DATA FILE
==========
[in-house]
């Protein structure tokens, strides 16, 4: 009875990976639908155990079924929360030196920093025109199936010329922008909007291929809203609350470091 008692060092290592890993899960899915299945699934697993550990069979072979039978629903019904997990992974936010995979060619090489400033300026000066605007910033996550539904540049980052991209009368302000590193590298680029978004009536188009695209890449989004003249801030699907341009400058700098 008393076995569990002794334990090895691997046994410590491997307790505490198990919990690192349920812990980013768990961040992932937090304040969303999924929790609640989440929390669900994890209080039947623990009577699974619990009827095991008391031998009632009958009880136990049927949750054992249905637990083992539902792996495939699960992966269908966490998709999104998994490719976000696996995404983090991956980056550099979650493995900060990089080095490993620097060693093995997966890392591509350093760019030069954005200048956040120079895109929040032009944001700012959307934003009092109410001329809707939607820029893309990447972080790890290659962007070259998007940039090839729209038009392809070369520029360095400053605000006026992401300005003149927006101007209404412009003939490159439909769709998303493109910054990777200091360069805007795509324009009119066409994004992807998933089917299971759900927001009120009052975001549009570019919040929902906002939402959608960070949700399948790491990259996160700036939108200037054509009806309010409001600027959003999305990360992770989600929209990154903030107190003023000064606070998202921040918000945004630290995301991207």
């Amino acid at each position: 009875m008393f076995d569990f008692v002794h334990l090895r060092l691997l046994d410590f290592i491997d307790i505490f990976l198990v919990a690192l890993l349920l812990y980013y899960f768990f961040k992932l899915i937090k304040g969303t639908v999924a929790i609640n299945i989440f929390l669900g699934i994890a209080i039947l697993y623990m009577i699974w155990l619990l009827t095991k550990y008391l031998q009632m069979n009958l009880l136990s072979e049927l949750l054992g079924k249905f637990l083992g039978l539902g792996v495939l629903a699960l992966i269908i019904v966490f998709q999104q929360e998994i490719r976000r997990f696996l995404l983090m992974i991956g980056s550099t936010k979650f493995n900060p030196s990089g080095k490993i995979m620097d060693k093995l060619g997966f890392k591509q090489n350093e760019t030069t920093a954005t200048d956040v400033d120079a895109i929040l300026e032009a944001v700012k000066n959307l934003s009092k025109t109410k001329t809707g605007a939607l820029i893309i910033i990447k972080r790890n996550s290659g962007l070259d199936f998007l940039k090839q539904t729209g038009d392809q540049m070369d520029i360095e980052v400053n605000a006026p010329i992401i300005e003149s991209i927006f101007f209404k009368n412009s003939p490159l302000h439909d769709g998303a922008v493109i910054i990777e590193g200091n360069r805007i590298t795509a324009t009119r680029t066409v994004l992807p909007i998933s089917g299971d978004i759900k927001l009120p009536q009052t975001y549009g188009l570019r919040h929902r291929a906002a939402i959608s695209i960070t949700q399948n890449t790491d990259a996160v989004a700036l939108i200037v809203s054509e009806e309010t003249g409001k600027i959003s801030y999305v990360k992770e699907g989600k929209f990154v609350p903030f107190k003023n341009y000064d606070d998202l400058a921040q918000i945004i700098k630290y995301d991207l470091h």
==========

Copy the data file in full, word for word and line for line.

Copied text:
[in-house]
């Protein structure tokens, strides 16, 4: 009875990976639908155990079924929360030196920093025109199936010329922008909007291929809203609350470091 008692060092290592890993899960899915299945699934697993550990069979072979039978629903019904997990992974936010995979060619090489400033300026000066605007910033996550539904540049980052991209009368302000590193590298680029978004009536188009695209890449989004003249801030699907341009400058700098 008393076995569990002794334990090895691997046994410590491997307790505490198990919990690192349920812990980013768990961040992932937090304040969303999924929790609640989440929390669900994890209080039947623990009577699974619990009827095991008391031998009632009958009880136990049927949750054992249905637990083992539902792996495939699960992966269908966490998709999104998994490719976000696996995404983090991956980056550099979650493995900060990089080095490993620097060693093995997966890392591509350093760019030069954005200048956040120079895109929040032009944001700012959307934003009092109410001329809707939607820029893309990447972080790890290659962007070259998007940039090839729209038009392809070369520029360095400053605000006026992401300005003149927006101007209404412009003939490159439909769709998303493109910054990777200091360069805007795509324009009119066409994004992807998933089917299971759900927001009120009052975001549009570019919040929902906002939402959608960070949700399948790491990259996160700036939108200037054509009806309010409001600027959003999305990360992770989600929209990154903030107190003023000064606070998202921040918000945004630290995301991207």
């Amino acid at each position: 009875m008393f076995d569990f008692v002794h334990l090895r060092l691997l046994d410590f290592i491997d307790i505490f990976l198990v919990a690192l890993l349920l812990y980013y899960f768990f961040k992932l899915i937090k304040g969303t639908v999924a929790i609640n299945i989440f929390l669900g699934i994890a209080i039947l697993y623990m009577i699974w155990l619990l009827t095991k550990y008391l031998q009632m069979n009958l009880l136990s072979e049927l949750l054992g079924k249905f637990l083992g039978l539902g792996v495939l629903a699960l992966i269908i019904v966490f998709q999104q929360e998994i490719r976000r997990f696996l995404l983090m992974i991956g980056s550099t936010k979650f493995n900060p030196s990089g080095k490993i995979m620097d060693k093995l060619g997966f890392k591509q090489n350093e760019t030069t920093a954005t200048d956040v400033d120079a895109i929040l300026e032009a944001v700012k000066n959307l934003s009092k025109t109410k001329t809707g605007a939607l820029i893309i910033i990447k972080r790890n996550s290659g962007l070259d199936f998007l940039k090839q539904t729209g038009d392809q540049m070369d520029i360095e980052v400053n605000a006026p010329i992401i300005e003149s991209i927006f101007f209404k009368n412009s003939p490159l302000h439909d769709g998303a922008v493109i910054i990777e590193g200091n360069r805007i590298t795509a324009t009119r680029t066409v994004l992807p909007i998933s089917g299971d978004i759900k927001l009120p009536q009052t975001y549009g188009l570019r919040h929902r291929a906002a939402i959608s695209i960070t949700q399948n890449t790491d990259a996160v989004a700036l939108i200037v809203s054509e009806e309010t003249g409001k600027i959003s801030y999305v990360k992770e699907g989600k929209f990154v609350p903030f107190k003023n341009y000064d606070d998202l400058a921040q918000i945004i700098k630290y995301d991207l470091h």